This post is a bit long, a bit fact-heavy, and there are plenty combative ladies I didn’t have room to include. This is one of my favorite topics along with military history, so feel free to mention anyone I didn’t get to today!
Lakshmi was her stepson’s regent over Jhansi, a small principality in northern India, until 1857, when a mutiny led to the slaughter of British soldiers and civilians. The British saw it fit to blame Lakshmi and when it became clear that she wouldn’t be allowed to retain control of her kingdom, Lakshmi led a rebellion, even riding with her army against the British. She was shot with a musket, but returned fire before being finished with a saber.
A seventeenth century queen of the Ndongo and Matamba Kingdoms of the Mbundu people in modern day Angola, Nzingha rose to power around 40 shortly after the death of her brother, Mbandi, and spent the rest of her life fighting against the Dutch and Portuguese. She led many battles and campaigns against the European invaders up until her death in 1663 at eighty years of age.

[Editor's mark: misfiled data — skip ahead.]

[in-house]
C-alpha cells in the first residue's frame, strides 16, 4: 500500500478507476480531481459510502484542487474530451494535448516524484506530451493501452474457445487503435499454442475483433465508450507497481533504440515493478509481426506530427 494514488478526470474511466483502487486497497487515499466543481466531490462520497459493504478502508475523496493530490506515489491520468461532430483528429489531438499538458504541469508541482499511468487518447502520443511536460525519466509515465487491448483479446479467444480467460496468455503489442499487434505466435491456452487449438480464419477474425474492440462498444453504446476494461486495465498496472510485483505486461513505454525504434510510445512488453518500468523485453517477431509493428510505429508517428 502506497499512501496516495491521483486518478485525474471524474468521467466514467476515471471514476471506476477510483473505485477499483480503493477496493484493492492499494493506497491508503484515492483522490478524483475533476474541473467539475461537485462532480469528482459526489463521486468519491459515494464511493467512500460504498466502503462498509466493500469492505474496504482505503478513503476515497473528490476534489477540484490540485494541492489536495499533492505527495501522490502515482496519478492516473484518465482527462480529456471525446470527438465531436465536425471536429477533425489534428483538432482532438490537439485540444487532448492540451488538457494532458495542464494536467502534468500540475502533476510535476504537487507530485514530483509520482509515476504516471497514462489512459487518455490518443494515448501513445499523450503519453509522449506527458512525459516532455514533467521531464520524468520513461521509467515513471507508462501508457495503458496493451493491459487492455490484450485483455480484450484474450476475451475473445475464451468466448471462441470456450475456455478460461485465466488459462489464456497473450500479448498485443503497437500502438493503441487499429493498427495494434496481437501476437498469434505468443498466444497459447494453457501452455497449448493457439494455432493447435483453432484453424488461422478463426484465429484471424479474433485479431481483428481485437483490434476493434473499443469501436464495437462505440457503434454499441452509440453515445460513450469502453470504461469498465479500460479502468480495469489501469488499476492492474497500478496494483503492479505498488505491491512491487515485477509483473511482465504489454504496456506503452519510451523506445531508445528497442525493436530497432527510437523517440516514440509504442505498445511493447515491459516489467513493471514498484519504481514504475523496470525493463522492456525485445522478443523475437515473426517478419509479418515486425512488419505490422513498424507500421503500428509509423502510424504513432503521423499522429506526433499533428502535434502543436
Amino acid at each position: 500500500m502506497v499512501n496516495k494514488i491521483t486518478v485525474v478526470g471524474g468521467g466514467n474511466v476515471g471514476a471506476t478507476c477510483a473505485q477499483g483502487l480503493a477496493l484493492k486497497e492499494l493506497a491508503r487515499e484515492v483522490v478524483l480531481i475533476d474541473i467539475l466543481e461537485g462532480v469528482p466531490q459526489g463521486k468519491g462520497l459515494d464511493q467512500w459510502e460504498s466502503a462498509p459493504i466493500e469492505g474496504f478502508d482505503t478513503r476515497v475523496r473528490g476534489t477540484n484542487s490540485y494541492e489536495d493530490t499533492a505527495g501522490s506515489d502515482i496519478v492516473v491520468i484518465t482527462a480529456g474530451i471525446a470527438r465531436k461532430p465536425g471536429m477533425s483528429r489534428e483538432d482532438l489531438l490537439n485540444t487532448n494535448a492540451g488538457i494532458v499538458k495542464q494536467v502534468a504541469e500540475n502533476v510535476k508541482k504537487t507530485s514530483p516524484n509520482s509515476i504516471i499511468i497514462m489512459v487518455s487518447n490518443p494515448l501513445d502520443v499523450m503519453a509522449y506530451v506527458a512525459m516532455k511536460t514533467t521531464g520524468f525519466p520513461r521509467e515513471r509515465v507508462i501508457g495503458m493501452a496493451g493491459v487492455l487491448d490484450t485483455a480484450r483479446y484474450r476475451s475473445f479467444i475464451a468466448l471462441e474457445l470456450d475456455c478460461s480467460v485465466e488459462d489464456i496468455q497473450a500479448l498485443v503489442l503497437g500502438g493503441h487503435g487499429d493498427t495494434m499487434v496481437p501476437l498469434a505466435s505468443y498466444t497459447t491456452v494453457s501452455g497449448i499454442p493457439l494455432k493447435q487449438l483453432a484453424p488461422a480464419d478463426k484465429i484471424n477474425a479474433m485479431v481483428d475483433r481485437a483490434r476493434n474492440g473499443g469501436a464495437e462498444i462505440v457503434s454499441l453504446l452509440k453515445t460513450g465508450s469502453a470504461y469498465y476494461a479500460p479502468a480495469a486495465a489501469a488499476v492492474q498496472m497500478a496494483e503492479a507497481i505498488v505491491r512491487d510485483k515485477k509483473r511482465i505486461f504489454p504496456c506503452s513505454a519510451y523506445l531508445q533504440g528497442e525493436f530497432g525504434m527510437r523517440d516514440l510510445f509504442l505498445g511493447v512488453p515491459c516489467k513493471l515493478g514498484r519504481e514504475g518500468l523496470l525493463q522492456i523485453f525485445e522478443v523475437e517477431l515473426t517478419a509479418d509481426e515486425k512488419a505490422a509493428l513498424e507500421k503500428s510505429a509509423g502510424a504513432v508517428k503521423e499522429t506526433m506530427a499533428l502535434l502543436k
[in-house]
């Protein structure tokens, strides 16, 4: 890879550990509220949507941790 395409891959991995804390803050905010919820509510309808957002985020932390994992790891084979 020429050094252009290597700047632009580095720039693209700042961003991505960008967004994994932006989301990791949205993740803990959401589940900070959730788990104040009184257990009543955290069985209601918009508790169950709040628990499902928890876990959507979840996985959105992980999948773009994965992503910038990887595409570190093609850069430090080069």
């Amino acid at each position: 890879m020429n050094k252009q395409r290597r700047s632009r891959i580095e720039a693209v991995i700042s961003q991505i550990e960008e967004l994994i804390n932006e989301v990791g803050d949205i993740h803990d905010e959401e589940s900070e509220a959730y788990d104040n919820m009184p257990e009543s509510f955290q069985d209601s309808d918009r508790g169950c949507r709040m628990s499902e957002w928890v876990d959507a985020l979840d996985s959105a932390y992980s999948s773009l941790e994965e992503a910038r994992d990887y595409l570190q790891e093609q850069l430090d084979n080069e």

When King Pragustus died in 60 A.D., the Romans brutalized his wife Boudicca and their daughters and attempted to seize the king’s estate. At this, other tribes flocked to Boudicca’s aid in an uprising against the Romans. Led by Boudicca, the Celtic armies sacked Camulodunum (modern Colchester), Londinium (modern London), and Verulamium (modern St. Albans) before being defeated by Suetonius Paulinus.
There is a lot of ambiguity surrounding Cynane, but we know this much—she was Alexander the Great’s half sister by Philip II’s Illyrian wife, she was trained by her mother in the martial arts, and she was not afraid of taking what she wanted. There are even some stories that place her on the battlefield with Alexander doing single combat with enemy leaders. Alexander tried marrying her off to get her out of the way, but after his death she turned up and demanded her daughter Eurydice be made empress to his heir. She was killed for her efforts, but in the end, Eurydice did become queen.
If you’ve seen 300, you probably know who this is, at least the fictionalized, sexualized version. Though sometimes confused with Artemisia II, Artemisia I rose to power as regent of Caria for her son after the death of her husband. Mentioned by Herodotus, Pausaniaus, Polyaenus, in the Suda, and Plutarch, all sources agree that Artemisia I was a cunning tactician and invaluable asset to Xerxes I. Famed especially for her feats in the Greco-Persian war, she distinguished herself at the naval battle of Artemisium, but disappears from the historical record after escorting Xerxes’ illegitimate sons to Ephesos after the Persian defeat at Salamis.